Creativity: In The News
Creativity in the News
Last week we looked at why we should be creative. This week, I thought we could look at the importance of creativity globally, by checking how frequently the word come up in the Global news?
Out of curiosity, I set up a google alert, for the word ‘creativity’. Every time it is mentioned online as a news segment, my email pings. In one day I received over 35 emails, with each containing links to several articles. They were of different topics and standards; in one there was a discussion about creativity in Tim Ferris’s words, while another considered creativity from the Textile Arts Centre in New York. But…
Ben Fogle: Lego has Ruined the World
The very first email to come through was the Ben Fogle complaint that Lego is making children less creative. According to poor Fogle, ‘Lego has ruined the world’ and is ‘harming children’s development. Within hours, social media and online news sites were in an uproar at Ben Fogle’s views lambasting him. And his comments are interesting given that he was also the first face used in the marketing of Lego.
When Did you Last Play Lego?
But, take away all that, does he not have a point? When was the last time you opened a pack of Lego?
In my work as part-time child carer to four boys and two girls, I am often in this position. And what I have come to notice is that Lego is not what it used to be when I was growing up. I remember boxes of Lego pieces. ENDLESSLY searching for the ‘right bit’ which would work fantastically in the rocket I was conjuring up. I have no recollection of ever being handed an instruction manual, especially something thicker and more complicated than those that come with an IKEA flat pack.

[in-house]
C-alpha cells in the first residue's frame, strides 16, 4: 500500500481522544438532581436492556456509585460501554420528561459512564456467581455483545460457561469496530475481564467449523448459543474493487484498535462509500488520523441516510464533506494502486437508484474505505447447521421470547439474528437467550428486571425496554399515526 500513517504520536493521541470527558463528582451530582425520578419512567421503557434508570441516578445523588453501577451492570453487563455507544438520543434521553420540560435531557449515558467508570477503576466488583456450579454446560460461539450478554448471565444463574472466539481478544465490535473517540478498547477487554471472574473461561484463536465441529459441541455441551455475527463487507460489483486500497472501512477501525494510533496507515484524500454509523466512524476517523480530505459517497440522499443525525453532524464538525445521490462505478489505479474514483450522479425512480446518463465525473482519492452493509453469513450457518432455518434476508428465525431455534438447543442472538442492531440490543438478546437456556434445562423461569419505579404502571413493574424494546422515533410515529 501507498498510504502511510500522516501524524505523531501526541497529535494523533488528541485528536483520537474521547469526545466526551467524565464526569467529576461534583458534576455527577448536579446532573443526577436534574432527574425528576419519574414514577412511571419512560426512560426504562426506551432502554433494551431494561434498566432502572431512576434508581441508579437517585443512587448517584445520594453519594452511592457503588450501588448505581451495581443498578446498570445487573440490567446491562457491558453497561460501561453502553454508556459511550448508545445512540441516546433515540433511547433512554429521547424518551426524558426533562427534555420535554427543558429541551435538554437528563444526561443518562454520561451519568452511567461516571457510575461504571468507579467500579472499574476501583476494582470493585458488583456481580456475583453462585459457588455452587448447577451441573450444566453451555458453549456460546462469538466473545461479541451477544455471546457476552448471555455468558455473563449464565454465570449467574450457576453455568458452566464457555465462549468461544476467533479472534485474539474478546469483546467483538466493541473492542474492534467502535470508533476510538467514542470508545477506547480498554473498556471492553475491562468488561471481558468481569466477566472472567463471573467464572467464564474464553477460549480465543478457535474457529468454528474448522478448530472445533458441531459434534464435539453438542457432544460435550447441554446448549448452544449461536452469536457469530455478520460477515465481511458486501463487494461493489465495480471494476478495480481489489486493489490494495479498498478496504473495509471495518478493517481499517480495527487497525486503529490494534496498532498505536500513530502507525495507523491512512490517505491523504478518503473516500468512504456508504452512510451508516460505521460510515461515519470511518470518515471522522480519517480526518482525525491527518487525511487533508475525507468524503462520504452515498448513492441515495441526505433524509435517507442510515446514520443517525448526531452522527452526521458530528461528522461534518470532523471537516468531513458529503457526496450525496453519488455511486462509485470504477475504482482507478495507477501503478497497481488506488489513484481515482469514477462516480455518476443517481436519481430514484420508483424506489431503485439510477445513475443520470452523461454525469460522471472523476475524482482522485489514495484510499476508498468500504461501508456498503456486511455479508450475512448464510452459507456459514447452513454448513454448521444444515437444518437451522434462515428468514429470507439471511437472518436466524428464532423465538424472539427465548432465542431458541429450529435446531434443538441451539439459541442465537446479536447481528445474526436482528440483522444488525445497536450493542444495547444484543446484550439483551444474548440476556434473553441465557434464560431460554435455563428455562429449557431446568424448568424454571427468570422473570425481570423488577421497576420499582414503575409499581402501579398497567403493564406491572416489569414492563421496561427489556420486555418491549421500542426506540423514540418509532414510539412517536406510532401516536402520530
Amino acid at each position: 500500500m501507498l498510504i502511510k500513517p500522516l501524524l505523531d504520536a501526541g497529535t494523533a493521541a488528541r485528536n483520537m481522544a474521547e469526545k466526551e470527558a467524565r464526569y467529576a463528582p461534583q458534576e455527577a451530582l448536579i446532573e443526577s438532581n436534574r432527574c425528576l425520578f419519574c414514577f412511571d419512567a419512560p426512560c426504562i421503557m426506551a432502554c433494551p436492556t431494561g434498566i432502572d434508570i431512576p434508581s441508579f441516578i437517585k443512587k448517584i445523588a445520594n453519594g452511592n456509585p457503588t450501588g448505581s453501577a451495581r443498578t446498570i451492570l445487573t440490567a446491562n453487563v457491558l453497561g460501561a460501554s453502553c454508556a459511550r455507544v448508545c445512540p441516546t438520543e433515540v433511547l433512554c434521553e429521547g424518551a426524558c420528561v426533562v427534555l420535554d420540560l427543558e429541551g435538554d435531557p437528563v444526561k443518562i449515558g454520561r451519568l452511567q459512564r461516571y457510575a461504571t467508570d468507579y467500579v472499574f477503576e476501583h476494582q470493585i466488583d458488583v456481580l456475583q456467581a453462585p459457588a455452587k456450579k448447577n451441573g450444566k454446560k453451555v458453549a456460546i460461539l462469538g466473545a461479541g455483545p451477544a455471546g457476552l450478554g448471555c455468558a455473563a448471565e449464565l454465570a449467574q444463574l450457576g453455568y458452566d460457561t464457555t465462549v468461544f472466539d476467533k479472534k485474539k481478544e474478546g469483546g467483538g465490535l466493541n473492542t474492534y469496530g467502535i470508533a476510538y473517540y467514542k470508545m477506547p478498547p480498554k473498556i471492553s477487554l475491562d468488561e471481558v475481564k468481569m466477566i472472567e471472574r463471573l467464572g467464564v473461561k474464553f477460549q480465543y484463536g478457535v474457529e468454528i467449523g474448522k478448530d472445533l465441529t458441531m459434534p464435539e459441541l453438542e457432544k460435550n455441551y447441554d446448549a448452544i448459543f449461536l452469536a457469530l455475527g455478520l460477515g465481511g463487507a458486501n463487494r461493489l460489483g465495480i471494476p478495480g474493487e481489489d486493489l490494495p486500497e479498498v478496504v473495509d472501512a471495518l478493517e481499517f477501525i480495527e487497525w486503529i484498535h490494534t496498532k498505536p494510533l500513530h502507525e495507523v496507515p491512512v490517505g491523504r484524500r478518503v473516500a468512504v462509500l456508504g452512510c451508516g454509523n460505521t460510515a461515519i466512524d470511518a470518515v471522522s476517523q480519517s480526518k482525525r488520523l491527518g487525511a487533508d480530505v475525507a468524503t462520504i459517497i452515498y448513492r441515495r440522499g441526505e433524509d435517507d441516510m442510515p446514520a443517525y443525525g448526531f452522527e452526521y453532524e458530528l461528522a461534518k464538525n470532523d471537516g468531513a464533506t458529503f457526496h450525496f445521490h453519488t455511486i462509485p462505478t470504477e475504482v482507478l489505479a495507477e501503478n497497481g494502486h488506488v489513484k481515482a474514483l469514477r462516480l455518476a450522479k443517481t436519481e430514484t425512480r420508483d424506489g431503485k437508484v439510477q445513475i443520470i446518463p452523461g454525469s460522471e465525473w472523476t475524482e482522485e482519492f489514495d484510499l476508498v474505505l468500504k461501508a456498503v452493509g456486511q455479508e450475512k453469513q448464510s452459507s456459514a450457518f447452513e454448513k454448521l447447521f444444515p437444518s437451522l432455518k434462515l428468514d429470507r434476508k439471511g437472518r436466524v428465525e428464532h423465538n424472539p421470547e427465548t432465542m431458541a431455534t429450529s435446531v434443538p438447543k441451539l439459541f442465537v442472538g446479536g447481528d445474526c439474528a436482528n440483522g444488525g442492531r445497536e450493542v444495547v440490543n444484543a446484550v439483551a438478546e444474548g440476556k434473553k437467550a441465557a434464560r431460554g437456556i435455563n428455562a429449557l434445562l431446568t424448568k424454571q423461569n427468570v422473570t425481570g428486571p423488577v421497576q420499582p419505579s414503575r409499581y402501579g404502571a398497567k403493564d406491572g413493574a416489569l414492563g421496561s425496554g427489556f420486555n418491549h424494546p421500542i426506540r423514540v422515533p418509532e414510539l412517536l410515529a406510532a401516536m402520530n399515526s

Play by the Rules, and Follow the Instructions!
And I suspect this is the point that Fogle is really referring to. How can you possibly expect children to want to create original pieces with Lego when they’re so used to having to construct it into what it was originally designed as?
In their school lives, children are expected to play by the rules and follow instructions. There’s little room for trying something new, when it’s so important to fulfil targets. And targets are achieved by constraining the output right? By being rigid and non-flexible, by having children all perform the same tests with the same answers expected from each of them.
No space for experimenting. No time for researching and developing new ideas. That can all come later, when you choose to pay the (much higher) price of further and higher education.
Star Wars Lego
Going back to the Lego thread, the Star Wars Death Star in particular. Now ‘retired’ from the Lego store (it was available from 2005), this Lego piece is epic. As is the cost – £249 / $299 was the original price 11 years ago, it now sells on eBay for £699.99. If you’ve followed the instructions step by step, to arrive at this awesome and inspiring piece constructed in Lego, there isn’t a chance you’re going to then break it up to make something else. Instead, it gets placed CAREFULLY on a shelf up high, out of the way of any visiting cousins or playful dogs and maybe when you have free time in the school holidays down it comes for an hour’s play – except it’s ‘age’ suggestion to complete is 16 years plus. So of course, it never gets taken apart to be put to further creative use which really is so sad. Playing with Lego is fantastic for problem solving, for developing spacial skills, lateral thinking and enhancing overall creative thinking. So, I say, lets ditch the Lego instructions. File them away in a cupboard somewhere and get cracking on creating something unique, an exploration of the ideas in your mind. Until next time..